Destination Inspiration

Utterly lovely Topsham – and its Scarlett O’Hara connection

OMG! I can’t believe I’ve never been to Topsham before. I’ve just spend two days in this historic south Devon town and fallen in love with the place. Quite simply, it’s the most picturesque, quintessentially English countryside town – but with seriously good restaurants, proper old fashioned pubs that actually serve decent food, quirky cafes and independent boutiques.

Banish from your minds all thoughts of twee tea shops, stores selling naff nick-nacks and disappointing Fawlty Towers-style hotels that you tend to find in small English towns, Topsham is not THAT sort of quintessentially English place.

Sitting right on the east bank of the River Exe, it’s only a short drive from Exeter, or a few stops along the Great Western Train line. Once a thriving port and ship-building centre, it’s now a lovely, cosmopolitan little town with a laid-back, outdoorsy vibe. This is the sort of place where you see lycra-clad cyclists wizzing through the streets at all hours, locals mucking about in boats on the water, and joggers running along country lanes on warm, dusky evenings. In other words, it has a youthful energy in an historic, relaxed setting.


Stay here:

With so many dining options, self-catering is the way to go in Topsham; you can eat out in a different pub or restaurant every night for a week, or why not pick up something for a barbecue at the Pig & Pallet.  My husband and I stayed at the coolest, quirkiest Airbnbs, one of several converted 17th century boathouses on Ferry Road, opposite the river. Check out our bath, on the left. also has a few catering options right in the town centre.


Do this with the nippers:

This is no sleepy village, there are plenty of things for families to do.

Take a short walk along the pretty Bowling Green Lane and you’ll arrive at Bowling Green Marsh, a real treat for city-dwelling kids. There’s a large wooden hide (lookout), open 24/7, from where you can spot a whole host of weird and wonderful birds – there are even laminated cards with pictures of the birds to help identify them – bring binoculars if you have them. Next to the hide is a children’s Lookout indoor play area, with comfy sofas overlooking the marsh – it’s open at weekends, from 11am-1pm and 2pm-4pm. There’s also a lovely outdoor picnic area.











Cycle hire is available from Route2 right in the town centre. The bikes, £12 for a half-day, are good quality and locks, helmets and lights are provided. You can cycle from here all the way to Exmouth, which is about 5.5 miles away and has a nice, sandy beach. Stop for a drink in Lympstone, another quaint village, on the way.



You can also take a ferry to the other side of the Exe, from where there are some lovely walks and two waterside pubs, or along the river to see more wildlife, or all the way to Exmouth’s beaches.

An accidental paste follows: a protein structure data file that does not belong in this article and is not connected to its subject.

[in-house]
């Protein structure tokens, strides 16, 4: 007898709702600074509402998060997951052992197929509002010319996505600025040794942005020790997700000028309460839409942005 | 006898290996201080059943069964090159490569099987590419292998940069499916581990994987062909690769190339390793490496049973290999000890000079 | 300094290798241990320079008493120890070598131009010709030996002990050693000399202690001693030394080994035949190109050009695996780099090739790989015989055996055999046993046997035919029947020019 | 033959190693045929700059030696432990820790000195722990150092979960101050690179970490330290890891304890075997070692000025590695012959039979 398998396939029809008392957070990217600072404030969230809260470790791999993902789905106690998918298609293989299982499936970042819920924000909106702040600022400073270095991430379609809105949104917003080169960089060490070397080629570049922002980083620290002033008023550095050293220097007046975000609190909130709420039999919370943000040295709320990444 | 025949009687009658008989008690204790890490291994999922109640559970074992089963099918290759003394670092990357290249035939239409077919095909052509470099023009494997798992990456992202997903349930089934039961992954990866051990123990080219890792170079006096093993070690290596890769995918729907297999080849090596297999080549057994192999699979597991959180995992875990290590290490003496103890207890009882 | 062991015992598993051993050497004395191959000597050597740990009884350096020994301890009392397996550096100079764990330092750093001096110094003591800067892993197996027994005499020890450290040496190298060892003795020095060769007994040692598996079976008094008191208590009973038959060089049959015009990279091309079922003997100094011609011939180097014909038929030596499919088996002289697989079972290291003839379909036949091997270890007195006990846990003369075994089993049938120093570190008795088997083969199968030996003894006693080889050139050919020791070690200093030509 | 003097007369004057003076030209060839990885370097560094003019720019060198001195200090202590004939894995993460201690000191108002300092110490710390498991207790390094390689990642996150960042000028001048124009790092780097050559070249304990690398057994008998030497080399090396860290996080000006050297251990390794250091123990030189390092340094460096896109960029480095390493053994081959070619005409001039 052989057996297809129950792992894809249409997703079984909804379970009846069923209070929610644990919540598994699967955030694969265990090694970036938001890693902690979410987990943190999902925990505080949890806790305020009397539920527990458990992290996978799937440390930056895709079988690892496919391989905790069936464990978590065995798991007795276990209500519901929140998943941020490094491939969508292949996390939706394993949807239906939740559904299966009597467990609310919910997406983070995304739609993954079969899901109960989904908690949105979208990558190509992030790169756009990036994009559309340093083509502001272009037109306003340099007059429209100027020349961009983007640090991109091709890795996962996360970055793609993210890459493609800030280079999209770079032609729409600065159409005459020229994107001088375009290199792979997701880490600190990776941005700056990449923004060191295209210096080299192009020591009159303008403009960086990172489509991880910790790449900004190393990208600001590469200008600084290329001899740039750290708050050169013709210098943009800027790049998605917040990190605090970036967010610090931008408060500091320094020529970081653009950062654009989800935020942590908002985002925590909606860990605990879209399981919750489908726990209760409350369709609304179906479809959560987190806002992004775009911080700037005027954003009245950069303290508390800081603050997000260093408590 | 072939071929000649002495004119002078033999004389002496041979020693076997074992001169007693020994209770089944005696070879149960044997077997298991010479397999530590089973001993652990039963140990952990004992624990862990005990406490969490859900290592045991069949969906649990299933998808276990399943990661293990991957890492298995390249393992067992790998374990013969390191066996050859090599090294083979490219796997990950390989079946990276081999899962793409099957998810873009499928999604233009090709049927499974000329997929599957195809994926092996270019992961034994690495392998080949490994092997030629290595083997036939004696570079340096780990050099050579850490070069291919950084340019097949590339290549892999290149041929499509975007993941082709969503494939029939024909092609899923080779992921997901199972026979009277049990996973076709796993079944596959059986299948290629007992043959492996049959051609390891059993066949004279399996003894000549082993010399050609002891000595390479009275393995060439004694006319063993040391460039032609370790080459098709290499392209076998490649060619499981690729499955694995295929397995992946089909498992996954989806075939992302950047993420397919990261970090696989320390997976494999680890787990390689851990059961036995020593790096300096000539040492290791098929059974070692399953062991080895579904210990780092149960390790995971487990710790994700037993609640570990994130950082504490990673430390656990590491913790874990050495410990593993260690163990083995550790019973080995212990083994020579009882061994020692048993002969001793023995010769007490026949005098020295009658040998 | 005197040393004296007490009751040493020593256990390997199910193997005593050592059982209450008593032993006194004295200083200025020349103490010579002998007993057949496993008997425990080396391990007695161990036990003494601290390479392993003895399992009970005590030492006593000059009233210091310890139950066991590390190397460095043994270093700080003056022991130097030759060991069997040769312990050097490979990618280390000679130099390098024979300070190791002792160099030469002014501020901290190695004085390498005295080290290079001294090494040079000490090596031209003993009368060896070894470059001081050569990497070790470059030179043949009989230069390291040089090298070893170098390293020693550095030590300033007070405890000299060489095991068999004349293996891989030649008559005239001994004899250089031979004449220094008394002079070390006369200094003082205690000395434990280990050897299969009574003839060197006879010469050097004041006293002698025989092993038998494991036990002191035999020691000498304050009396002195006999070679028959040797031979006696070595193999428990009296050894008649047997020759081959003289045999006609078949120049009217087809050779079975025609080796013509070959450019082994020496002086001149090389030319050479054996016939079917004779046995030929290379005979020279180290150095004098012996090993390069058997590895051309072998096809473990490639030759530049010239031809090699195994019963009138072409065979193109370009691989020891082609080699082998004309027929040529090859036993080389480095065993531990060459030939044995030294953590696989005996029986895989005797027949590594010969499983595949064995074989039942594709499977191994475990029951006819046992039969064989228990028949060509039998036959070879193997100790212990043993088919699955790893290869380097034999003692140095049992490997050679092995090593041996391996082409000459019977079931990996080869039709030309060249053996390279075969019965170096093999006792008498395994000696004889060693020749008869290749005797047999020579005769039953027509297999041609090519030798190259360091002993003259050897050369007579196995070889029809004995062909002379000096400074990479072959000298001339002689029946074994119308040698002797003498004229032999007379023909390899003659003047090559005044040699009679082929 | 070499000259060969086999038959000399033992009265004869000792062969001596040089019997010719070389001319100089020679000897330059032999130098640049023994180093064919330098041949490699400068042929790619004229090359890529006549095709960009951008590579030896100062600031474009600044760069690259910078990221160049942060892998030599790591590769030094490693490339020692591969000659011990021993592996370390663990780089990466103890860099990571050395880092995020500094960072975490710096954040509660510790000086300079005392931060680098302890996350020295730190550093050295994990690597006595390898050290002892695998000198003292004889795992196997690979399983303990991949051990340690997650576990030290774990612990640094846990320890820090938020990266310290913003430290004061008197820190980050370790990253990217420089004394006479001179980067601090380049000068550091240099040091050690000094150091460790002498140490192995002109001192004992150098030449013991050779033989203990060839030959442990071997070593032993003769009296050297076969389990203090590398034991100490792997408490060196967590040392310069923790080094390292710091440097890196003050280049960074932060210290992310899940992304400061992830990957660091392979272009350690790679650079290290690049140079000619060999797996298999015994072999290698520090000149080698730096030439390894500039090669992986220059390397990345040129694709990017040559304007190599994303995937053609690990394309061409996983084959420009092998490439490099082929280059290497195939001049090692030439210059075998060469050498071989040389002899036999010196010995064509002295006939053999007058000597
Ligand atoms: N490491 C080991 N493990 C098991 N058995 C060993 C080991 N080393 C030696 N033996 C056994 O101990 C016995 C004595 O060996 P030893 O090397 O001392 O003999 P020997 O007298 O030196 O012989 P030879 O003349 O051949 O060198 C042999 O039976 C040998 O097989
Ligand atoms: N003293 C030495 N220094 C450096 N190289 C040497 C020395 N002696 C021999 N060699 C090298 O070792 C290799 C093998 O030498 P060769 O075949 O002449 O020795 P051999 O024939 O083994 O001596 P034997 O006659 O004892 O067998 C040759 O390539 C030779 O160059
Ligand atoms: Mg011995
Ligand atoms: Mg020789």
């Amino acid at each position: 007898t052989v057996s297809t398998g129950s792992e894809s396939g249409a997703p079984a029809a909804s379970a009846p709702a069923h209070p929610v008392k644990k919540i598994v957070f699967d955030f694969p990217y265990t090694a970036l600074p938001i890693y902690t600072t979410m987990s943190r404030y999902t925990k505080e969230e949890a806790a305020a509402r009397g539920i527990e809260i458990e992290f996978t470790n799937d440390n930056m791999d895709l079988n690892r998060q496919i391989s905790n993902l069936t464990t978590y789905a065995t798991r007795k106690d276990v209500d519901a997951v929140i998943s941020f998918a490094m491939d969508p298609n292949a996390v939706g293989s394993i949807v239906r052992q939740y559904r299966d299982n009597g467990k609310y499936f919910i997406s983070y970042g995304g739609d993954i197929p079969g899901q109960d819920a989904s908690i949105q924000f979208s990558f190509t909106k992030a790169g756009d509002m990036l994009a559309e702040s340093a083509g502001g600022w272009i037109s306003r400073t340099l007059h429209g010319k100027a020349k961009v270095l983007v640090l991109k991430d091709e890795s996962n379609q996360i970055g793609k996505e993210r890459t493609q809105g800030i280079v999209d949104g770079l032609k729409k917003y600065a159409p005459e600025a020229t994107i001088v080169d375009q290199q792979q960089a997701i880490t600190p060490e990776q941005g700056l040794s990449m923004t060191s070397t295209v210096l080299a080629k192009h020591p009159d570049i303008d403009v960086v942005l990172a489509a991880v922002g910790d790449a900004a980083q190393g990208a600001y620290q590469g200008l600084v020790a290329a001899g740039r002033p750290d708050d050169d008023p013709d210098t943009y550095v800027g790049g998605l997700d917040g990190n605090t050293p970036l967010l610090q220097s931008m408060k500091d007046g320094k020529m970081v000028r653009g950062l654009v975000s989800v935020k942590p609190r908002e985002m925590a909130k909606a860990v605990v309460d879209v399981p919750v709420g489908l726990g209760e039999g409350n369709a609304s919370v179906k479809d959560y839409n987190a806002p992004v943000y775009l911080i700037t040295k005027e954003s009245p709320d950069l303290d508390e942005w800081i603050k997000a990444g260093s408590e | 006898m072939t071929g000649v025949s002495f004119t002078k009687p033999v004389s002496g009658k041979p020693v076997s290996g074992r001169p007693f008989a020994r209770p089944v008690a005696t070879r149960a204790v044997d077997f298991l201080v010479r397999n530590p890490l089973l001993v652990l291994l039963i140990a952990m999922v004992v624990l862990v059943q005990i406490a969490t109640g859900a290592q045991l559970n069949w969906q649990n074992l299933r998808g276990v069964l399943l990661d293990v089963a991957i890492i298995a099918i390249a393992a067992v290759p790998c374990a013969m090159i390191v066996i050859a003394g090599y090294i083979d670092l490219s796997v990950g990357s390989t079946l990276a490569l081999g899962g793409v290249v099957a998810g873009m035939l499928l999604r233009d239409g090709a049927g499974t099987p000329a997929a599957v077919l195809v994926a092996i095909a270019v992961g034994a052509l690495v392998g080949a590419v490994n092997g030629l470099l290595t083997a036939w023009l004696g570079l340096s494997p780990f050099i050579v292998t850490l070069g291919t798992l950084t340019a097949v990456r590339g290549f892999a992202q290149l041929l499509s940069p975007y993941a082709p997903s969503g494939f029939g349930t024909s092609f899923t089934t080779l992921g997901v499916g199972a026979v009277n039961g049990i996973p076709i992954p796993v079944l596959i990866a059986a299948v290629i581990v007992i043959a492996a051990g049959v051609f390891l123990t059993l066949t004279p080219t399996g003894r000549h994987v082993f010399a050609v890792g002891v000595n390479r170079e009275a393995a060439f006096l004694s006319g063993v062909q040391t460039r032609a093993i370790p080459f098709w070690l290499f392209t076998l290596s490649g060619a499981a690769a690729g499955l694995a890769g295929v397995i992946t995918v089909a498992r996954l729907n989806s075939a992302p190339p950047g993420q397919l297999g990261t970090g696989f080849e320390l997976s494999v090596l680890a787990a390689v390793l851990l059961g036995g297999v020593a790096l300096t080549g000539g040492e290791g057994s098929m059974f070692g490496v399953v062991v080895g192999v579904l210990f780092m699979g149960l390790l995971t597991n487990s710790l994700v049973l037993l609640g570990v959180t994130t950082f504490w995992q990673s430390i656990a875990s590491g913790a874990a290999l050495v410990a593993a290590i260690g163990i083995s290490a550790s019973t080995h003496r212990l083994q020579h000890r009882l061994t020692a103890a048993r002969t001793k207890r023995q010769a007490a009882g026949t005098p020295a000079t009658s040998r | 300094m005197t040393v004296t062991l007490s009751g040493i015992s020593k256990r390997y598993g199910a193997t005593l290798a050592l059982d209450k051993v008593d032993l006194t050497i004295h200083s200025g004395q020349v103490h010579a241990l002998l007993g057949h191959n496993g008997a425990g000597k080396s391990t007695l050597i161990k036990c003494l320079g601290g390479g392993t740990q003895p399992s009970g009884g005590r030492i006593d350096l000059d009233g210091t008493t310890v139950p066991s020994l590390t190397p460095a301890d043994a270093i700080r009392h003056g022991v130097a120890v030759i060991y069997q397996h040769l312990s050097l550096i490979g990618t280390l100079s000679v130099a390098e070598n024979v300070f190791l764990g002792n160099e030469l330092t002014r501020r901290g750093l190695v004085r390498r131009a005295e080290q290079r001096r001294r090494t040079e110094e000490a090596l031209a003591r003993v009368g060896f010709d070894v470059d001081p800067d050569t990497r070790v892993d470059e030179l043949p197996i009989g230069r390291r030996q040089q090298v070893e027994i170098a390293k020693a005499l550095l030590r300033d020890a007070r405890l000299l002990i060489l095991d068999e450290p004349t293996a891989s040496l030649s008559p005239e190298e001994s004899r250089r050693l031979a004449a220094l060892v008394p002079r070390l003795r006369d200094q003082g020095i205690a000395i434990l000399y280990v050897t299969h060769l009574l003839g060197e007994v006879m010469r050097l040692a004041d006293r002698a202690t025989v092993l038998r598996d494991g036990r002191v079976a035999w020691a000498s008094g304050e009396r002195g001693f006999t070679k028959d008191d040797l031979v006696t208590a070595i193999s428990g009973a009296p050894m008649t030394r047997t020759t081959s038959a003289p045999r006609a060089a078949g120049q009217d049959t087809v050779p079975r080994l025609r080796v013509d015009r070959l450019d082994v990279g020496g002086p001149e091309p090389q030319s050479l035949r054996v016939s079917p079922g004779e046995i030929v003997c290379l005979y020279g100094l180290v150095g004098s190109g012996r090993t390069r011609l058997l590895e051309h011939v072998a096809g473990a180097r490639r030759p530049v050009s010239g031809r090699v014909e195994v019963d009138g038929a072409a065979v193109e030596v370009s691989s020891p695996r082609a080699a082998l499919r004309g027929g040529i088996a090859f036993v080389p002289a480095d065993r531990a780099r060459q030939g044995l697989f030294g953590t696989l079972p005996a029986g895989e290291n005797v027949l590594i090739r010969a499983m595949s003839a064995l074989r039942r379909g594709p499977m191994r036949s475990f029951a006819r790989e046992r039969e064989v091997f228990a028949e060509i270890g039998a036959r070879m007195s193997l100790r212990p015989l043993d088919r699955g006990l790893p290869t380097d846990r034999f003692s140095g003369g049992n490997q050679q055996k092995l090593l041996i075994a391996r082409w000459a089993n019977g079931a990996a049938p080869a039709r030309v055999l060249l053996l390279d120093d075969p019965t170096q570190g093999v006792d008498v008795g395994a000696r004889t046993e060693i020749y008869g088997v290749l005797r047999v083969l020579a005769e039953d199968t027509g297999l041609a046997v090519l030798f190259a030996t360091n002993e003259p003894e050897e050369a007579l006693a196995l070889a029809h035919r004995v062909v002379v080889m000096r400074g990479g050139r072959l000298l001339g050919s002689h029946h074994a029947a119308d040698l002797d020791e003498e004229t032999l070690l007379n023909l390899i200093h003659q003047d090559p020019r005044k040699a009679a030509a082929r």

If it’s warm enough, you might want to try a swim in the open air pool, which is next to Matthews Hall in the town centre

Eat here:

You’re spoilt for choice in Topsham, where there are several pubs serving really good grub, plus excellent independent cafes and one or two top-notch restaurants.

We had some fabulously fresh fish and chips with good old fashioned mushy peas at The Lighter Inn, which also, incidentally, claims to offer views of one of the best sunsets in southwest England!











Some of the old boathouses on the waterside have been renovated and one is a now a little pizzeria and another a cute French-owned cafe. The pizzas at Pebblebed Cellar are excellent and it also produces its own (very good) Pebblebed wine from its own Devon vineyard. Apparently they also produce an excellent Rose sparking wine, which, sadly, I didn’t get to try. I was still full the next day, but I managed, in the interest of research, to force down an amazing French buckwheat galette.












On our last night we treated ourselves to dinner at The Galley, a smarter, white-table cloth sort of restaurant where the menu is very fishy. My seared scallop and black pudding starter was melt in your mouth delicious, as was my sea bream in a spicy crab bisque. Disappointingly, I had no room for pud – I’m such a rubbish food writer.

Buy this:

One of the things I loved about Topsham is the almost total lack of chain stores. Instead, there are a few independent boutiques, two or three homeware stores worth a browse and independent bakeries, a green grocers, an independent cheese shop, a butchers and a smokehouse.

The old Customs House on the quay has been turned into a large antiques store. I say ‘antiques’ but it’s really one large junk shop, still, it’s worth a rummage if you like that sort of place.

Don’t miss:

Topsham Museum (and its famous movie star collection). The museum is housed at 25 The Strand, one of a neat row of picturesque 17th Century Dutch merchant houses in the town centre and, get this, amongst the exhibitions is one dedicated to Gone With the Wind star Vivian Leigh, who was married to Devon man Leigh Holman before she hitched up with Laurence Olivier. Holman’s sister Dorothy lived at 25 The Strand, later turning it into a museum. One of the exhibits is the silk nightie Leigh wore as Scarlett O’Hara in  Gone With the Wind, which was donated to the museum by her daughter. I did not know of the exhibition when I was in Topsham, but if I had, I would have made more effort to go visit the museum Next time, because as Scarlett would say, tomorrow is another day…

Linsey McNeill

A journalist and travel writer of 35 years' standing, a once-a-week yogi, terrible skier and out-of-order mum to 2 teens. Previously Editor of, bylines also include The Telegraph, The Times, The Observer, the London Evening Standard, Which? and The South China Morning Post.

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